The Universe of Discourse

Wed, 09 Sep 2015

A message to the aliens, part 7/23 (mass)

Earlier articles: Introduction Common features Page 1 (numerals) Page 2 (arithmetic) Page 3 (exponents) Page 4 (algebra) Page 5 (geometry) Page 6 (chemistry)

This is page 7 of the Cosmic Call message. An explanation follows.

The 10 digits are:











Page 7 discusses mass and defines the kilogram.

The top section of the page continues the table of chemical elements from the previous page, giving the number of protons and neutrons. For example, gold is described as having 79 protons and 117 neutrons .








Copernicium, element 112, had been discovered but not named at the time the document was written.

There is a major error here. Uranium is given as having 92 protons and 116 neutrons. There is no such substance. It should have said 146 neutrons.

I sometimes imagine the aliens, having received the message, come to visit us. “We weren't going to bother,” they say, “but we had to know about the uranium-208.” And then we will have to tell them that we messed up. Ouch. (It could be an error for lead-208 or bismuth-208 instead; one can't be sure because the glyph does not appear elsewhere in the document.)

I'd been planning to write that paragraph about uranium-208 for more than ten years, but it wasn't until just now that I realized there is a much more serious mistake two lines down, so that the uranium is no longer the most serious error that I know of in the entire document. The line after the table of elements says that the mass of a carbon atom is the mass of six protons plus the mass of six neutrons plus “energy”, , by which I think they mean the binding energy in the nucleus. This is the first appearance of the glyph for energy, which will recur later. And then the following line commits a really horrible boner, one that has the potential to spoil the whole message.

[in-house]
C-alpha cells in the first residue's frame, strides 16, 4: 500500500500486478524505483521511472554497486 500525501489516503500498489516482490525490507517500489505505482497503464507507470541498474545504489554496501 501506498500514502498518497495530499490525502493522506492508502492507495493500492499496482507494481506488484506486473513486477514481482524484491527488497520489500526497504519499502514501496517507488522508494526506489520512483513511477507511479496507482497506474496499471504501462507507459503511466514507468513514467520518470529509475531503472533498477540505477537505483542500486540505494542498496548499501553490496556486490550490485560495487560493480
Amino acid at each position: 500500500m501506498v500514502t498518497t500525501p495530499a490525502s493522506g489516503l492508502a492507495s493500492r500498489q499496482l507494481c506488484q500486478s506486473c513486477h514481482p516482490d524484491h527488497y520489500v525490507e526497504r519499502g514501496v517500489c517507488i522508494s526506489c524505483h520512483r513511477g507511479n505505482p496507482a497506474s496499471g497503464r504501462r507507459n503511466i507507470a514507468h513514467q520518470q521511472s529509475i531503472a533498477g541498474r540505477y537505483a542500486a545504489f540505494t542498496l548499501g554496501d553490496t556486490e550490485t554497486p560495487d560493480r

With the mass of the carbon nucleus pinned down, the authors want to define the kilogram : the document says that 12 kilograms is the mass of !!6022137\cdot 10^{19} !! carbon-12 atoms. That !!6022137\cdot 10^{19} !! is Avogadro's number. Except it's not. Avogadro's number is usually given as !!6.022137\cdot 10^{23} !!, and this number is 100 times that big. But it should be 1000 times that big.

Normally, one would say that !!6.022137\cdot 10^{23} !! carbon atoms mass 12 grams, but there are two confusing factors here. One is that the authors have written !!6022137!! instead of !!6.022137!! and the other is that they are defining 12 kilograms instead of 12 grams. But it should be that !!6.022137\cdot 10^{23} = 6022137\cdot 10^{17}!! atoms is 12 grams so that !!6022137\cdot 10^{20}!! atoms is 12 kilograms, and the number written is instead !!6022137 10^{19}!! atoms, making the kilogram 90% smaller than it should have been.

It's possible that the aliens can figure this out, because it is detectably inconsistent with the following statements about the masses of the fundamental particles in kilograms. But it may not be clear to the recipients which of the two definitions of the kilogram is the correct one. Especially given the—I really hate to report this—the typo in the second statement.

The three following lines give the masses of the proton, neutron, and electron in kilograms. These are all more or less correct (although the book values have changed since the message were written) and I think the value for the neutron has a typo; it says !!1.6739286\cdot 10^{{}^-34}!! kg but it probably should have been !!1.67{\mathit 4}9286\cdot 10^{{}^-34}!! kg which would agree with the current book value of !!1.674927351\cdot 10^{{}^-34}!! kg.

Since we're going over the errors on this page, here is yet another oddity. The number of neutrons in a gold atom is given at the top of the page as 117. Unlike uranium-208., the isotope gold-196 actually exists. But it is radioactive, breaking down into platinum or mercury after about a week. One would expect the listing to be for gold-197 instead, which is the only stable isotope and so is the only isotope occurring in naturally-found gold. (Thanks to Peter Annema for bringing this to my attention.) A similar oddity occurs in the listing for zinc : zinc-65 is given instead of the stable zinc-64 or zinc-66. The other isotopes listed here (sulfur-32, argon-40, silver-107) are more plausible.

The next article will discuss page 8, shown at right. (Click to enlarge.) Try to figure it out before then.

[Other articles in category /aliens/dd] permanent link